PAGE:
Abstract: OBJECTIVE: To evaluate the literature on protease inhibitor (PI)-associated QT interval prolongation and risk for torsade de pointes in patients infected by HIV. DATA SOURCES: Primary literature was identified through MEDLINE (1950-August 2011) and EMBASE (1980-August 2011), using the following search terms: antiretroviral agents, HIV, protease inhibitors, QTc, QT prolongation, and torsade de pointes. STUDY SELECTION AND DATA EXTRACTION: English-language case reports of antiretroviral therapy-associated QT interval prolongation, studies of healthy volunteers, or studies that evaluated the impact of PIs on QT interval in patients infected with HIV were reviewed and selected. Article bibliographies and conference abstracts were also reviewed. DATA SYNTHESIS: Several case reports, as well as in vitro data, have implicated PIs as a potential cause of QT interval prolongation and/or torsade de pointes. Saquinavir, therapeutically boosted with the potent CYP3A4 inhibitor ritonavir, was the only PI shown to be associated with significant QT interval prolongation in studies with healthy volunteers. While 1 case control study in HIV-infected patients found that nelfinavir or efavirenz, a nonnucleoside reverse transcriptase inhibitor, increased the risk of QT interval prolongation, larger prospective studies have not demonstrated any significant increase in QT interval following exposure to PIs. Similar risk factors for QT interval prolongation seen in non-HIV-infected patients, such as older age, female sex, ethnicity, cardiac conditions, diabetes mellitus, and concomitant use of other QT interval-prolonging medications, especially methadone, were risk factors identified in studies of HIV-infected patients. CONCLUSIONS: PIs do not appear to independently predispose patients to QT interval prolongation. However, other risk factors (both HIV-related and non-HIV-related) may increase the risk of QT interval prolongation. Available data suggest that baseline and follow-up electrocardiogram monitoring are unnecessary precautions, but may be considered in patients who are initiating PI therapy and are on multiple medications with proarrhythmic potential and/or have multiple comorbidities, increasing the risk.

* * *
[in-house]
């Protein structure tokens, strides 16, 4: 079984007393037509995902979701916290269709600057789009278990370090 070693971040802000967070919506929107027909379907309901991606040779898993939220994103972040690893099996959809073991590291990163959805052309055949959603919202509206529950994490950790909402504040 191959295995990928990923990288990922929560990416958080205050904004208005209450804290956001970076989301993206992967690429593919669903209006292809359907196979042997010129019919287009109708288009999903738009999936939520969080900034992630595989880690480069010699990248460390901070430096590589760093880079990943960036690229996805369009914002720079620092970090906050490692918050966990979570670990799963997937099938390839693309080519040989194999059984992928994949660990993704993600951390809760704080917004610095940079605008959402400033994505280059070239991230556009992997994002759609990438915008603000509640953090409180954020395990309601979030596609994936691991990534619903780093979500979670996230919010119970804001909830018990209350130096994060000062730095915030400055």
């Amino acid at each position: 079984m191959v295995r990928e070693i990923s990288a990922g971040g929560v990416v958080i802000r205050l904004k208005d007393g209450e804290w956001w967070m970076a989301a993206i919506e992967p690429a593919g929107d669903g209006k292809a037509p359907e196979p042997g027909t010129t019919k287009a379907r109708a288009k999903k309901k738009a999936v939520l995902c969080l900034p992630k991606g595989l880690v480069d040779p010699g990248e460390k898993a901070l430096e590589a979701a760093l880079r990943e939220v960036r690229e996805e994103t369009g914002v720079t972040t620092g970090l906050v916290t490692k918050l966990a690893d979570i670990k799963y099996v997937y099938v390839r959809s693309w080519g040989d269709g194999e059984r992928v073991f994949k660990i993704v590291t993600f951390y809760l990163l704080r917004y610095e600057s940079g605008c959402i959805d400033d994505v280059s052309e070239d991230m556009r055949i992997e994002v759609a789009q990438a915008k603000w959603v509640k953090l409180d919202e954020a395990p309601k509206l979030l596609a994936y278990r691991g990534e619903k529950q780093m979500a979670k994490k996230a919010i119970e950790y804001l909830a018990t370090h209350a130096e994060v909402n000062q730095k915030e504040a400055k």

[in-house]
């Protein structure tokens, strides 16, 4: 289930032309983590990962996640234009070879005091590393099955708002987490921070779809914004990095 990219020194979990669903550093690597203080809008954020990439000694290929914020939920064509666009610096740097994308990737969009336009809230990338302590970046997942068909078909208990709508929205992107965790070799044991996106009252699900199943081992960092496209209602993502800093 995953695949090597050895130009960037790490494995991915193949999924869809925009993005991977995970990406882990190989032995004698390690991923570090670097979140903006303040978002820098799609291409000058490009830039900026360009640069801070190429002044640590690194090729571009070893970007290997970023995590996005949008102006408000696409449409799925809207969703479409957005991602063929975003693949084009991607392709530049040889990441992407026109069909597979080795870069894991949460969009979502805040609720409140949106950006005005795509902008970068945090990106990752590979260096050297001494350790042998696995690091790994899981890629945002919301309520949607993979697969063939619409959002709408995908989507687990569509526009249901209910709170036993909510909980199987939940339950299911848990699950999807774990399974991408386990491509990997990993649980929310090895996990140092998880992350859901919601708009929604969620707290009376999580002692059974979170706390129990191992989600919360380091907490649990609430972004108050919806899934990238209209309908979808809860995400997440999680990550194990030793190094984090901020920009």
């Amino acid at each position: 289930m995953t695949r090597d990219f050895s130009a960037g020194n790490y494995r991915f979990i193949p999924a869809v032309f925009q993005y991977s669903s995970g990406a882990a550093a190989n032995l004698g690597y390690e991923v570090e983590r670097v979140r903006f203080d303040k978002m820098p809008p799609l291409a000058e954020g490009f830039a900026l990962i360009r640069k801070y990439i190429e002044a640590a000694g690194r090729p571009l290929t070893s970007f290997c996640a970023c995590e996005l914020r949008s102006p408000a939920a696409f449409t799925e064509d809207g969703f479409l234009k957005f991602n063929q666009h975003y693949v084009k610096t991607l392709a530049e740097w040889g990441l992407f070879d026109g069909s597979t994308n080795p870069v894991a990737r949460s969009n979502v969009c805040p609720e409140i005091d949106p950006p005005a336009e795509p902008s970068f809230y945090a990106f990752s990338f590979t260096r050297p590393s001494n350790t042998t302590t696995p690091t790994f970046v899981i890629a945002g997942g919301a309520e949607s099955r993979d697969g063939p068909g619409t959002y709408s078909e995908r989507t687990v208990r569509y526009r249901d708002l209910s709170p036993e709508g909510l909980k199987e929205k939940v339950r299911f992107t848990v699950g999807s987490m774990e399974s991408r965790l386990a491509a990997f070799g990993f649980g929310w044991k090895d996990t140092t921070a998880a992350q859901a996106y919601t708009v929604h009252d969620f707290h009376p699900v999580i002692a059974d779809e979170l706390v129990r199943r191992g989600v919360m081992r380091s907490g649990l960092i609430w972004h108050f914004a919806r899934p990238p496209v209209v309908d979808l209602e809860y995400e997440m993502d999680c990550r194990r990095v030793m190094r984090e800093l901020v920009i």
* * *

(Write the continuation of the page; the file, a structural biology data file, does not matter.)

Abstract: Transporters in proximal renal tubules contribute to the disposition of numerous drugs. Furthermore, the molecular mechanisms of tubular secretion have been progressively elucidated during the past decades. Organic anions tend to be secreted by the transport proteins OAT1, OAT3 and OATP4C1 on the basolateral side of tubular cells, and multidrug resistance protein (MRP) 2, MRP4, OATP1A2 and breast cancer resistance protein (BCRP) on the apical side. Organic cations are secreted by organic cation transporter (OCT) 2 on the basolateral side, and multidrug and toxic compound extrusion (MATE) proteins MATE1, MATE2/2-K, P-glycoprotein, organic cation and carnitine transporter (OCTN) 1 and OCTN2 on the apical side. Significant drug-drug interactions (DDIs) may affect any of these transporters, altering the clearance and, consequently, the efficacy and/or toxicity of substrate drugs. Interactions at the level of basolateral transporters typically decrease the clearance of the victim drug, causing higher systemic exposure. Interactions at the apical level can also lower drug clearance, but may be associated with higher renal toxicity, due to intracellular accumulation. Whereas the importance of glomerular filtration in drug disposition is largely appreciated among clinicians, DDIs involving renal transporters are less well recognized. This review summarizes current knowledge on the roles, quantitative importance and clinical relevance of these transporters in drug therapy. It proposes an approach based on substrate-inhibitor associations for predicting potential tubular-based DDIs and preventing their adverse consequences. We provide a comprehensive list of known drug interactions with renally-expressed transporters. While many of these interactions have limited clinical consequences, some involving high-risk drugs (e.g. methotrexate) definitely deserve the attention of prescribers.